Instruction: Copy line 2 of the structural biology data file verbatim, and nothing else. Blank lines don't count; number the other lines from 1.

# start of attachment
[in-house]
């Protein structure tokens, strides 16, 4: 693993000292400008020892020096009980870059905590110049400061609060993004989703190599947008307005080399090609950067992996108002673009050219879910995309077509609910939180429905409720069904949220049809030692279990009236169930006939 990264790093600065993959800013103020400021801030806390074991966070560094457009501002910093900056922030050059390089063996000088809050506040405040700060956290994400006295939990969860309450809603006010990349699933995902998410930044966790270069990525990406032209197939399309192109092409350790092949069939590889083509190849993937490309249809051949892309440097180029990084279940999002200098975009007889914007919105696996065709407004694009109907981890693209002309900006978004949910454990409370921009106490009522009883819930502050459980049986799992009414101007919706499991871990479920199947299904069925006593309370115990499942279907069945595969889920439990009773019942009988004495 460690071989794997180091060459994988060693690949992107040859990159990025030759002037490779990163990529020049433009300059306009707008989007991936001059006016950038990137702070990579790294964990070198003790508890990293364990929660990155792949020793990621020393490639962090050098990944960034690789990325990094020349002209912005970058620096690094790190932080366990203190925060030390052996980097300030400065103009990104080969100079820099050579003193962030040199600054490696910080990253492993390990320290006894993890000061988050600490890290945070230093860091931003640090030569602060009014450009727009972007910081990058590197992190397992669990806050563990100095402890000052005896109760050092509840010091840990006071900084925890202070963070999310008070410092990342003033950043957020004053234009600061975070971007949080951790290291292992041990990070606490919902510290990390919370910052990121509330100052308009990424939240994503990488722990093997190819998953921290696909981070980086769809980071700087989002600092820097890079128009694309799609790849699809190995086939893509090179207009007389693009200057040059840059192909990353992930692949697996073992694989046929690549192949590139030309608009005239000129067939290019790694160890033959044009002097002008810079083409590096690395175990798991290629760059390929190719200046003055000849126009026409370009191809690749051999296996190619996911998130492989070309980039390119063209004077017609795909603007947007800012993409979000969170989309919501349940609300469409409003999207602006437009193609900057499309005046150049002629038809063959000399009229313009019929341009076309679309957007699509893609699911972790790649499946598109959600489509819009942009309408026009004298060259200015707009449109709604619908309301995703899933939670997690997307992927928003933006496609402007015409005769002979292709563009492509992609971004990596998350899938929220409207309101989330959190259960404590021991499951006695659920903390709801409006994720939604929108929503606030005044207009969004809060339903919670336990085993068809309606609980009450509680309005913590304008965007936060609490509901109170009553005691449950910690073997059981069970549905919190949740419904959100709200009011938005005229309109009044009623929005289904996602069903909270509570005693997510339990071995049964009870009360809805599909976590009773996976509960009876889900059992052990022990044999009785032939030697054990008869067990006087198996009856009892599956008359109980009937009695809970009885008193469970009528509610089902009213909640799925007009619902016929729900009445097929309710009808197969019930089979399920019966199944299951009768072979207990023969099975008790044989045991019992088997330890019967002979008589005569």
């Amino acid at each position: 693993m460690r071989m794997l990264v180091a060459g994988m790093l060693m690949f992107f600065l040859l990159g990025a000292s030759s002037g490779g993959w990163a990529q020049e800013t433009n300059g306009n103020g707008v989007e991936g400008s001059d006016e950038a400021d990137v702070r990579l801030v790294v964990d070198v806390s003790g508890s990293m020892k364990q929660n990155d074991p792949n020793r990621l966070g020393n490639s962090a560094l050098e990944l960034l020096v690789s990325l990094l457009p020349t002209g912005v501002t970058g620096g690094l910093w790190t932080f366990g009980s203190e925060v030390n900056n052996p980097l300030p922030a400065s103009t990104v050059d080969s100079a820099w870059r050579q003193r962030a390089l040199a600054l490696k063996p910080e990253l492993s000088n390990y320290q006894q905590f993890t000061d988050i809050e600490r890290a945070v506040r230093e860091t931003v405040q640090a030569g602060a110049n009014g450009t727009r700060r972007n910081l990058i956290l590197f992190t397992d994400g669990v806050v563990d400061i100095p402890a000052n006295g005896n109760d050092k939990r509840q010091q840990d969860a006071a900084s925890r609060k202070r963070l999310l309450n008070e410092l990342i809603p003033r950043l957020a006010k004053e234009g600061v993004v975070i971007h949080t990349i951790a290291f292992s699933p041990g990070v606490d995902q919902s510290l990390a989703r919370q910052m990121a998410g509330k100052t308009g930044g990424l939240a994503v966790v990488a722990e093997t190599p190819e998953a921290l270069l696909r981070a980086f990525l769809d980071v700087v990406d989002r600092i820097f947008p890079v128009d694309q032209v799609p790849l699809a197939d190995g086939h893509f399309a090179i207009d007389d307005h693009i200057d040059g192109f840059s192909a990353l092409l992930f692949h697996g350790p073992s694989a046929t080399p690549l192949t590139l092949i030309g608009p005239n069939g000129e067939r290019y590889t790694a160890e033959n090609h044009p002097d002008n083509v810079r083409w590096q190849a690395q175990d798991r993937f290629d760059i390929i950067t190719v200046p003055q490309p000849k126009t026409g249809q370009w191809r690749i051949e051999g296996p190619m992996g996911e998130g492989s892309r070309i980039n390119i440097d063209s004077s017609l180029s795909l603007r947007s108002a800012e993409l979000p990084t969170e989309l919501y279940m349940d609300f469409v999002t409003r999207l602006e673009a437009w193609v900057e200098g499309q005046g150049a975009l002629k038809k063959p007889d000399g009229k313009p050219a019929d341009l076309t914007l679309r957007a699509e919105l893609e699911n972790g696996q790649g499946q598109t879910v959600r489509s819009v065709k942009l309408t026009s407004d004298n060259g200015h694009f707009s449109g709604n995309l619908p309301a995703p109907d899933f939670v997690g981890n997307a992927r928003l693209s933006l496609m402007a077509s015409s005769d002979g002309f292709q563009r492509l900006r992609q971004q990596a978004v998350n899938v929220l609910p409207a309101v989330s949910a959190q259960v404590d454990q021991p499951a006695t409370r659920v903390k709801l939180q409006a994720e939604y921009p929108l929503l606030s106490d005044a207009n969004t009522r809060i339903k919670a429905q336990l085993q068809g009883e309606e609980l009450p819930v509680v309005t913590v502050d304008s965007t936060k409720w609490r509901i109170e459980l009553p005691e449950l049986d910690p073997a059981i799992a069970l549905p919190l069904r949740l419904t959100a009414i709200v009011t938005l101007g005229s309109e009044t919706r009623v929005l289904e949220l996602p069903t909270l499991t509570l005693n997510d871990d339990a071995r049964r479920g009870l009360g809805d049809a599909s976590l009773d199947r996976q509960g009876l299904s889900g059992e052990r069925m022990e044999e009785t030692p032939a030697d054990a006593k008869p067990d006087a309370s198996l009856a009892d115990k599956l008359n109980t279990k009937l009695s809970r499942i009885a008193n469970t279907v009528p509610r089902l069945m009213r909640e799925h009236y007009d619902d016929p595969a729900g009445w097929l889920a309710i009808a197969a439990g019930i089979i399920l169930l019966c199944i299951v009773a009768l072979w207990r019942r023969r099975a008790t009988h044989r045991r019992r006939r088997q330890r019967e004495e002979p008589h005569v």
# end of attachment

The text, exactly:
């Protein structure tokens, strides 16, 4: 693993000292400008020892020096009980870059905590110049400061609060993004989703190599947008307005080399090609950067992996108002673009050219879910995309077509609910939180429905409720069904949220049809030692279990009236169930006939 990264790093600065993959800013103020400021801030806390074991966070560094457009501002910093900056922030050059390089063996000088809050506040405040700060956290994400006295939990969860309450809603006010990349699933995902998410930044966790270069990525990406032209197939399309192109092409350790092949069939590889083509190849993937490309249809051949892309440097180029990084279940999002200098975009007889914007919105696996065709407004694009109907981890693209002309900006978004949910454990409370921009106490009522009883819930502050459980049986799992009414101007919706499991871990479920199947299904069925006593309370115990499942279907069945595969889920439990009773019942009988004495 460690071989794997180091060459994988060693690949992107040859990159990025030759002037490779990163990529020049433009300059306009707008989007991936001059006016950038990137702070990579790294964990070198003790508890990293364990929660990155792949020793990621020393490639962090050098990944960034690789990325990094020349002209912005970058620096690094790190932080366990203190925060030390052996980097300030400065103009990104080969100079820099050579003193962030040199600054490696910080990253492993390990320290006894993890000061988050600490890290945070230093860091931003640090030569602060009014450009727009972007910081990058590197992190397992669990806050563990100095402890000052005896109760050092509840010091840990006071900084925890202070963070999310008070410092990342003033950043957020004053234009600061975070971007949080951790290291292992041990990070606490919902510290990390919370910052990121509330100052308009990424939240994503990488722990093997190819998953921290696909981070980086769809980071700087989002600092820097890079128009694309799609790849699809190995086939893509090179207009007389693009200057040059840059192909990353992930692949697996073992694989046929690549192949590139030309608009005239000129067939290019790694160890033959044009002097002008810079083409590096690395175990798991290629760059390929190719200046003055000849126009026409370009191809690749051999296996190619996911998130492989070309980039390119063209004077017609795909603007947007800012993409979000969170989309919501349940609300469409409003999207602006437009193609900057499309005046150049002629038809063959000399009229313009019929341009076309679309957007699509893609699911972790790649499946598109959600489509819009942009309408026009004298060259200015707009449109709604619908309301995703899933939670997690997307992927928003933006496609402007015409005769002979292709563009492509992609971004990596998350899938929220409207309101989330959190259960404590021991499951006695659920903390709801409006994720939604929108929503606030005044207009969004809060339903919670336990085993068809309606609980009450509680309005913590304008965007936060609490509901109170009553005691449950910690073997059981069970549905919190949740419904959100709200009011938005005229309109009044009623929005289904996602069903909270509570005693997510339990071995049964009870009360809805599909976590009773996976509960009876889900059992052990022990044999009785032939030697054990008869067990006087198996009856009892599956008359109980009937009695809970009885008193469970009528509610089902009213909640799925007009619902016929729900009445097929309710009808197969019930089979399920019966199944299951009768072979207990023969099975008790044989045991019992088997330890019967002979008589005569």